Situated in St Monica Road, St Mary’s was built in 1866-67 by the Winchester architect John Colson. The foundation stone was laid on 21 July 1865 and the church was consecrated on 1 November 1866, the fourth Colson-designed church in Hampshire to be consecrated that year. It was a by-product of the rapid development of Sholing following the opening of Netley Hospital. It appears to have been a straightforward work. Described by contemporaries as a simple structure, the church was in the Early English style. The only unusual features are a single extremely large transept to the north and a quirky bell turret, in the manner of George Edmund Street, at the south-west corner.

It accommodated about 400 people; two-thirds of the seats were free. A local builder - William Williams of Inkerman Road, Bitterne - was employed for the building work. The whole was completed for a little over £2,000. The church opened not only free from debt but with a balance in the hands of the trustees. The land (just over 2 acres) was given by Thomas Chamberlayne of Weston Grove House in Woolston, and the largest subscriber to the building was John Hopton Forbes.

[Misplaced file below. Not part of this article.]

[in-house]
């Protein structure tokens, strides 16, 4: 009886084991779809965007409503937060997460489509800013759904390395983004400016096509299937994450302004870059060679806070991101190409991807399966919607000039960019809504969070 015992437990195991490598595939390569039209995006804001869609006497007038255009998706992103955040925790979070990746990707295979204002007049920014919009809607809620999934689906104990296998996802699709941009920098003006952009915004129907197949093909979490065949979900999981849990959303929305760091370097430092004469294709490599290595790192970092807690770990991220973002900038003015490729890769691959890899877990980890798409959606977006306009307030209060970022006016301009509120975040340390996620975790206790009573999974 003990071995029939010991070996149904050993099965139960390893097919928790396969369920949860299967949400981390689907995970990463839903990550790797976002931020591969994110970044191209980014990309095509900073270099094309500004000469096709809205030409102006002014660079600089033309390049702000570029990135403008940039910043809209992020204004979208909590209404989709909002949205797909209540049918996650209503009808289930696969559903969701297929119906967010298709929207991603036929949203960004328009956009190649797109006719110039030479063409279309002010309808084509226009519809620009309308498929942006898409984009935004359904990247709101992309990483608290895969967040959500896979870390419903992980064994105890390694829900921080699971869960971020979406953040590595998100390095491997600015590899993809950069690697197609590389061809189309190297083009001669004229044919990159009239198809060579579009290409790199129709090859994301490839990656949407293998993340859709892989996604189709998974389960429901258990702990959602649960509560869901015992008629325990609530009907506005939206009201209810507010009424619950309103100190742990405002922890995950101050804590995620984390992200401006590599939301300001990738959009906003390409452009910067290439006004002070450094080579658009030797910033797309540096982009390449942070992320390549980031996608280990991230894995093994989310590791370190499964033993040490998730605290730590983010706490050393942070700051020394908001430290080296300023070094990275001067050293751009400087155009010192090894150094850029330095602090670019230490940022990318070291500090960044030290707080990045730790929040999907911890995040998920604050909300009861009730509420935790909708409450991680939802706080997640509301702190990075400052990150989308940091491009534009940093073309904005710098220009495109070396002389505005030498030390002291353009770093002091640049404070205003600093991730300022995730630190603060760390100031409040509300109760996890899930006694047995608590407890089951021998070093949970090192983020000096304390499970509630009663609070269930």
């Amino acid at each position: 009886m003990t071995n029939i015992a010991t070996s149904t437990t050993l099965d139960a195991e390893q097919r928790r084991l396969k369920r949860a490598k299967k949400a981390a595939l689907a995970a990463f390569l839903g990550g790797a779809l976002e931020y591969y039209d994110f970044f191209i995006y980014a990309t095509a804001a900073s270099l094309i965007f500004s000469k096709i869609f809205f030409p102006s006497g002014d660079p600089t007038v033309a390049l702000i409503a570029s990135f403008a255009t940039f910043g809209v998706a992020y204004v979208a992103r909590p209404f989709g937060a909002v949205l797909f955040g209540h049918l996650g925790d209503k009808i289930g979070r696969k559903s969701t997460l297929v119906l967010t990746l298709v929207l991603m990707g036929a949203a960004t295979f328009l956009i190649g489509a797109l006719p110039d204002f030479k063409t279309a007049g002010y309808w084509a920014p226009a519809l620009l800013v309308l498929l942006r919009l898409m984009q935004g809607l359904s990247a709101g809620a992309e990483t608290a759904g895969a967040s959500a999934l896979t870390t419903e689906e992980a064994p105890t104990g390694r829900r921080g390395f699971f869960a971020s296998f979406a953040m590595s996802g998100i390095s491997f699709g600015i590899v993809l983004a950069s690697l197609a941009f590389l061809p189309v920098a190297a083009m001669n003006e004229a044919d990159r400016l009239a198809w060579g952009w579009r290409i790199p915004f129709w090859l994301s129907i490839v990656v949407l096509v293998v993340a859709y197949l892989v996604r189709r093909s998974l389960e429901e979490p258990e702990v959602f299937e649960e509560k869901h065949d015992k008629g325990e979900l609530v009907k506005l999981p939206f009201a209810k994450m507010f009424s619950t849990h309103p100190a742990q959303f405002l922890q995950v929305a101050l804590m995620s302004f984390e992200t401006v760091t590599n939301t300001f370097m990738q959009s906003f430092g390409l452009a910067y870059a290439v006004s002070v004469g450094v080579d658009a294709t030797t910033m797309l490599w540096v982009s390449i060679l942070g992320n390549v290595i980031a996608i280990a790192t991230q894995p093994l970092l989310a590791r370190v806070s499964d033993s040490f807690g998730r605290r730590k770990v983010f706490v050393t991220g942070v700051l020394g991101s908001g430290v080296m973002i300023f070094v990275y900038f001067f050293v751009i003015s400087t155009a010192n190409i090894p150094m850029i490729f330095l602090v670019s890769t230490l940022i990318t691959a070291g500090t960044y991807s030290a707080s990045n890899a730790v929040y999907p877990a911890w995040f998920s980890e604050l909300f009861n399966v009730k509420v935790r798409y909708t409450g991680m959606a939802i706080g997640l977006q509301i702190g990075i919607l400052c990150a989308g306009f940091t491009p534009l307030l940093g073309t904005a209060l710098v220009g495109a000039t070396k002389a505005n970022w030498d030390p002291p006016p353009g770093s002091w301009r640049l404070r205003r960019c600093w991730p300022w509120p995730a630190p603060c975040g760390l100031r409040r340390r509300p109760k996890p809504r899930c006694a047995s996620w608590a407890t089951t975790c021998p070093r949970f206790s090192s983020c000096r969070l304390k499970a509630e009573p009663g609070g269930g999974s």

The first incumbent, the Reverend Francis Davidson, transferred from the Church of Holy Saviour, Bitterne, where he had been assistant curate. His son, born in Sholing in 1875, was the Reverend Harold Francis Davidson, later to find infamy as the rector of Stiffkey. The church is Grade II listed.

St Mary's Church, Sholing

Image Unavailable

St Mary’s Church, Sholing Photograph, c.2005.


Further reading:

The Hill by the Shore. (HS/j)
Buildings of England: Hampshire and the I.O.W., by Nikolaus Pevsner and David Lloyd, p593. (H/i)
St Mary’s Church, Sholing, by B. Varilone. (HS/j)


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